Announcing the Abraham Sutzkever Centennial Translation Prize
In honor of the centennial of Abraham Sutzkever's birth, SLS Lithuania is proud to announce a poetry translation contest, to be judged by Ed Hirsch.
We understand 'translation' in the widest possible sense. All entries must either translate one of Sutzkever's Yiddish poems, or respond to a previously translated Sutzkever poem. By 'respond', we mean your poem should be an artistic reaction to one of Sutzkever's - this can be a thematic tangent, or a re-translation, or really anything, as long as the poem's inspiration clearly comes from Abraham Sutzkever's poetry. Please indicate in your entry which Sutzkever piece your poem is responding to. We have included two translated poems below.
The winner will receive a full scholarship at SLS Lithuania, as well as a $500 travel stipend. The winning entry will be translated into Lithuanian, and read at a celebration in Vilnius on the centennial, on July 15, 2013.
Limited one entry (three poems) per participant. Entrants must follow contest guidelines and pay the $17 reading fee (includes one year subscription to Fence Magazine). For full contest guidelines, and to enter, please visit our contest page.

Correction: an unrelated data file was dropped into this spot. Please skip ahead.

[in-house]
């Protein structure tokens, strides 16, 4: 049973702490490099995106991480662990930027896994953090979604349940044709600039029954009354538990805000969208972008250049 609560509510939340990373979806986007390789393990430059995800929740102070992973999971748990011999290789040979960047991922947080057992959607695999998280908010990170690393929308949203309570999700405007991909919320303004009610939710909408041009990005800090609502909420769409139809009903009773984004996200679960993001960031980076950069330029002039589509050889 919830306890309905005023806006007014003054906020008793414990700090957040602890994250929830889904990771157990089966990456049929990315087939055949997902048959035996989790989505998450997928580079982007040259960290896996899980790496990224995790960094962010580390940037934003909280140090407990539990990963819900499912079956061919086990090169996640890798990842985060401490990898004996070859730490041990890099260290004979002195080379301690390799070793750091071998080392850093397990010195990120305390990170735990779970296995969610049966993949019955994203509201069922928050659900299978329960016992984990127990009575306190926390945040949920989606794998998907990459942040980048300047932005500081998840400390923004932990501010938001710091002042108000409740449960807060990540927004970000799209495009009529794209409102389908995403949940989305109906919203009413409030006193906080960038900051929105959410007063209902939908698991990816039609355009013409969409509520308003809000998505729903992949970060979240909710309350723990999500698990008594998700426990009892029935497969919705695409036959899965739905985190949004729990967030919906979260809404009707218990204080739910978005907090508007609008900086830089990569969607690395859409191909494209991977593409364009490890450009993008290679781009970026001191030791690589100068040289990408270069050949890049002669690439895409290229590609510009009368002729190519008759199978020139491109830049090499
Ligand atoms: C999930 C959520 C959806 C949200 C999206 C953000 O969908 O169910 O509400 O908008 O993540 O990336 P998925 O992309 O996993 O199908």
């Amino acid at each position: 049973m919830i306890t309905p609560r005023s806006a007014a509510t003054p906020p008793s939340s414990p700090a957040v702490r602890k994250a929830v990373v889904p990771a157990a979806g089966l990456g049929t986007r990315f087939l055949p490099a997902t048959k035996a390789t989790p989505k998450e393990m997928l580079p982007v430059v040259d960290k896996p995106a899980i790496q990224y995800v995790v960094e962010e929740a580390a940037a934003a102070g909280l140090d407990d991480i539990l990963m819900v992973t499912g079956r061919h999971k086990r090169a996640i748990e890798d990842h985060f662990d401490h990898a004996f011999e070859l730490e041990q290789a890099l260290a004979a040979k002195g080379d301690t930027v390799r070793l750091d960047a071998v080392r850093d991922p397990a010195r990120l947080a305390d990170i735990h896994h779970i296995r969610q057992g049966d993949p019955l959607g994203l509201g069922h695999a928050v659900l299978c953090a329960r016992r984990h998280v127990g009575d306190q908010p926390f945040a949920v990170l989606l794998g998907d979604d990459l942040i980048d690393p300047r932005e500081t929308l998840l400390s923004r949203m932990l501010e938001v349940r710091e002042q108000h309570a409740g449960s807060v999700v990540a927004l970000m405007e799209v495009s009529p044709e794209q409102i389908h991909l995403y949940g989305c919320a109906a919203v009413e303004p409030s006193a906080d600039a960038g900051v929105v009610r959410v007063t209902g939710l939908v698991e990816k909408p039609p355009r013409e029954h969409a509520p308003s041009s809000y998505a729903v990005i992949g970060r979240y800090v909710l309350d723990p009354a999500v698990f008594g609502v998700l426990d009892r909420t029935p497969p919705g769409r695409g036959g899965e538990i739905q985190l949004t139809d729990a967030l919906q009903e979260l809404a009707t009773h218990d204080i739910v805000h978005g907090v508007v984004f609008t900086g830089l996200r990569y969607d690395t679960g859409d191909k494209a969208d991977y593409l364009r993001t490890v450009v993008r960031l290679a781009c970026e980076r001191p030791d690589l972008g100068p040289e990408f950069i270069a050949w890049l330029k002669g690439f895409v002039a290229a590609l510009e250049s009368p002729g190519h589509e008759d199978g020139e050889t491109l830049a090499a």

Edward Hirsch is the author of five books of poetry and the acclaimed How to Read a Poem. He writes frequently about poetry for leading magazines and periodicals, among them American Poetry Review, DoubleTake (where he is editorial advisor in poetry), The New York Times Book Review and The New Yorker. He has received a Guggenheim Fellowship, the Prix de Rome, the National Book Critics Award, and an American Academy of Arts and Letters Award for Literature. In 1998 he was granted a MacArthur "Genius" Fellowship. He teaches at the University of Houston.
Two Poems by Abraham Sutzkever
How will you fill your goblet
On the day of liberation? And with what?
Are you prepared, in your joy, to endure
The dark keeing you have heard
Where skulls of days glitter
In a bottomless pit?
You will search for a key to fit
You jammed locks. You will bite
The sidewalks like bread,
Thinking: It used to be better.
And time will gnaw at you like a cricket
Caught in a fist.
Then your memory will resemble
And ancient buried town
And your estranged eyes will burrow down
Like a mole, a mole….
Vilna Ghetto, February 14, 1943
Translated by Chana Bloch
The Lead Plates at the Rom Press
Arrayed at night, like fingers stretch through bars
To clutch the lit air of freedom,
We made for the press plates, to seize
The lead plates at the Rom printing works.
We were dreamers, we had to be soliders,
And melt down, for our bullets, the spirit of the lead.
At some timeless native lair
We unlocked the seal once more.
Shrouded in shadow, by the glow of a lamp,
Like Temple ancients dipping oil
Into candelabrums of festal gold,
So, pouring out line after lettered line, did we.
Letter by melting letter the lead,
Liquefied bullets, gleamed with thoughts:
A verse from Babylon, a verse from Poland,
Seething, flowing into the one mold.
Now must Jewish grit, long concealed in words,
Detonate the world in a shot!
Who in Vilna Ghetto has beheld the hands
Of Jewish heroes clasping weapons
Has beheld Jerusalem in its throes,
The crumbling of those granite walls;
Grasping the words smelted into lead,
Conning their sounds by heart.
Vilna Ghetto, September 12, 1943
Translated by Neal Kozodoy